We had a great time, and thank all faculty, staff and librarians, who attended!
On Saturday April 19th we were invited to be a participant at the Hawaii Library Association Show and Tell.
Thank you HLA!
Pictured here from left to right: Our Helper Danielle Todd ( UH Graduate Library Student), Jennifer Beamer (HDNP Program Manager), Rae-Anne Montague (UH Assistant Professor and School Library Media Program Coordinator, and Tim Arnold (HLA President and HPU Head of Reference Services)
Business in Hawaii is pretty unique. The aloha shirt is considered formal wear. The high school you graduated from matters. Even though Pidgin (Hawaii Creole English) is often disparaged, it might give you an advantage with networking.
The Hawaiian Star – “Financial and Commercial News”
Honolulu Star-Bulletin – “Commercial News”
Honolulu Star-Bulletin – “In Business Circles—News and Review”
The oldest person in Hawaii at age 124, Kepoolele Apau witnessed the rapid Westernization of Hawaii.
Born in Puna, Hawaii, she saw Kamehameha I and Keoua before his ill-fated battle. During the transition from Hawaiian religion to Christianity, missionaries converted Kepoolele to Christianity. A friend of Kapiolani, Kepoolele visited the Kilauea volcano with her. Kepoolele also lived through a smallpox epidemic, caring for her infected loved ones and burying those who passed away.
After Princess Kaiulani’s untimely death at age 23, Hawaiians claimed to see and hear Princess Kaiulani’s spirit.
Right before her death, Kaiulani reportedly was hoping that her doctor would save her. At her Ainahua home, somebody reported hearing her cry out, “Kauka, Kauka!” (doctor). Somebody else said he saw Kaiulani in Washington Place.
Was Kaiulani’s spirit haunting those Hawaiians? “Read more about it!”
The Pacific Commercial Advertiser
The Pacific Commercial Advertiser (PCA) debuted in Honolulu on July 2, 1856, when Hawaiʻi was in the throes of westernization and the resulting decline of the Native Hawaiian culture and population. Owner and editor Henry Martyn Whitney called the PCA an “opposition paper,” because “The whalemen wanted an American newspaper and the white residents wanted one that was not run ‘by authority'” (referring to the Hawaiian government-sponsored Polynesian, according to Whitney’s obituary. He based the PCA upon the New-York Commercial Advertiser, where he had been employed. Whitneywas the first newspaperman in Honolulu to meet ships off port in a boat to pick up foreign newspapers, as was often done in New York. Initially the Pacific Commercial Advertiser was published every Thursday. In 1882 a daily (except Sunday) edition was also published. In May 1888 the weekly edition ceased.
The PCA provided local political and legislative news and news of the neighbor islands, in addition to international news. Although the target audience was English-speaking, in the newspaper’s first two and one-half months, a Hawaiian-language section titled “Ka Hoku Loa o Hawaii” (The Morning Star of Hawaii) filled the PCA’s last page.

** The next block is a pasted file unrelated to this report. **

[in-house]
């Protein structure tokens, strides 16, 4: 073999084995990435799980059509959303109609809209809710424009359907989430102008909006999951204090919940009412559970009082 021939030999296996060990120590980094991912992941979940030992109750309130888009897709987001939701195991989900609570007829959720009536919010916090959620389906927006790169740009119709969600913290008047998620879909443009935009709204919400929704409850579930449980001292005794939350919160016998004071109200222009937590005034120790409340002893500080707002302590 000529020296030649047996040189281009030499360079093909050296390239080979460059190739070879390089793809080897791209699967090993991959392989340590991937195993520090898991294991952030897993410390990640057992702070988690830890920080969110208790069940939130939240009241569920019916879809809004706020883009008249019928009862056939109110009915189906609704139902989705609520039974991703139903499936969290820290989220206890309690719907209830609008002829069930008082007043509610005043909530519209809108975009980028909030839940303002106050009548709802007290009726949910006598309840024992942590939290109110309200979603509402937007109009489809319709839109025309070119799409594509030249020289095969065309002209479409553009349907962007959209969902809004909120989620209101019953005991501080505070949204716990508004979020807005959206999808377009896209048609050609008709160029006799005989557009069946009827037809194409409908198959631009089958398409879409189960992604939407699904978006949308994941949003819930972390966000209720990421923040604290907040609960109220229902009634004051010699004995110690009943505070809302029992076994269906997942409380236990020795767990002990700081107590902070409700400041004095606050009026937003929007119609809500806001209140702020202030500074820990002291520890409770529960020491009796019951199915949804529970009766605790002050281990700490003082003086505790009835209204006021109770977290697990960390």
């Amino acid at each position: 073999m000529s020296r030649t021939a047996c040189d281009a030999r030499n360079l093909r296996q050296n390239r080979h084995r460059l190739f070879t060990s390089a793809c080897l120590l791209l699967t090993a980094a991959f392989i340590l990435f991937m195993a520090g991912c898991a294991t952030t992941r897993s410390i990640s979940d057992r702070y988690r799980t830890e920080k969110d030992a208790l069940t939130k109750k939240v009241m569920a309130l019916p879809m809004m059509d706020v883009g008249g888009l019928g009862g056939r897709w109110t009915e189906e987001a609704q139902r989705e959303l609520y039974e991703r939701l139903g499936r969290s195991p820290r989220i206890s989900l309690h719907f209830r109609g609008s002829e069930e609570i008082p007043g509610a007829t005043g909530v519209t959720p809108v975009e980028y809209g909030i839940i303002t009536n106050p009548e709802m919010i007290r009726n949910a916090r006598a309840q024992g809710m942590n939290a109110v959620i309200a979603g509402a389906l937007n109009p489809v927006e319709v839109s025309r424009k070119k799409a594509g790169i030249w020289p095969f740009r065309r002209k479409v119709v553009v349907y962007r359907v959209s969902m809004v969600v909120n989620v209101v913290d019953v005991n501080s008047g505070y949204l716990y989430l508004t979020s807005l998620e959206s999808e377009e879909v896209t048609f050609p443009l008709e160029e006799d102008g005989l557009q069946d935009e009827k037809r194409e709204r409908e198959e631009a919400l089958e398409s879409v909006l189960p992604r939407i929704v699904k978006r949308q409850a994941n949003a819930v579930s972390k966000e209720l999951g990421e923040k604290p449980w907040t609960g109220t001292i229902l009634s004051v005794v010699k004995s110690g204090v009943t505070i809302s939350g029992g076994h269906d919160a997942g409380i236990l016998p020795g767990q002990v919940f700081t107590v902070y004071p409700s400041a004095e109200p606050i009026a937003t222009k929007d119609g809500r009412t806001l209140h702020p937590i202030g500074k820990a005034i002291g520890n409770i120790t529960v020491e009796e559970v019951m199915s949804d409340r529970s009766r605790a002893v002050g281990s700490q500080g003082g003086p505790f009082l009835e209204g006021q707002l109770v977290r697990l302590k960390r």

As an English-language newspaper serving the minority Caucasian community in Hawaiʻi, the PCA supported the overthrow of the Hawaiian monarchy in 1893, noting that it was “natural, logical and as common in the world’s history as it is natural and common to throw away a ragged coat” and was “a step forward.” The PCA faulted Native Hawaiians for the overthrow and criticized King Kaläkaua’s monarchy for “[committing] suicide.” Encouraging American annexation, a January 14, 1898 PCA editorial stated, “To expect the natives, with their Polynesian antecedents, their ignorance of the science of government, and their natural child-like love for their old environments, their love for the old native Monarch, to submit without some sort of protest to the new order of things, is to expect them to rise higher in the scale of reasoning beings than any white man on these islands has yet risen.”
Whitney had sold the PCA to James H. Black and William Auld on September 1, 1870. When Auld retired on June 1, 1875, Black became the sole owner. Thereafter the PCA experienced many ownership changes; owners included Henry L. Sheldon in 1876, Walter Murray Gibson on September 1, 1880, the Hawaiian Gazette Company (publisher of the newspaper Hawaiian Gazette) in 1888, and Lorrin Andrews Thurston in 1898. On March 31, 1921 Thurston renamed the Pacific Commercial Advertiser the Honolulu Advertiser, which eventually became known as one of the oldest newspapers published west of the Rockies.
The Honolulu Advertiser competed fiercely with the Honolulu Star-Bulletin for the next 60 years, eventually dominating the local newspaper market in the 1980s. Black Press, owner of the Honolulu Star-Bulletin, purchased the Honolulu Advertiser on February 25, 2010. The two newspapers were merged on June 6, 2010, to become the Honolulu Star-Advertiser, thus turning Honolulu into a one-newspaper town.
Provided by: University of Hawaii at Manoa; Honolulu, HI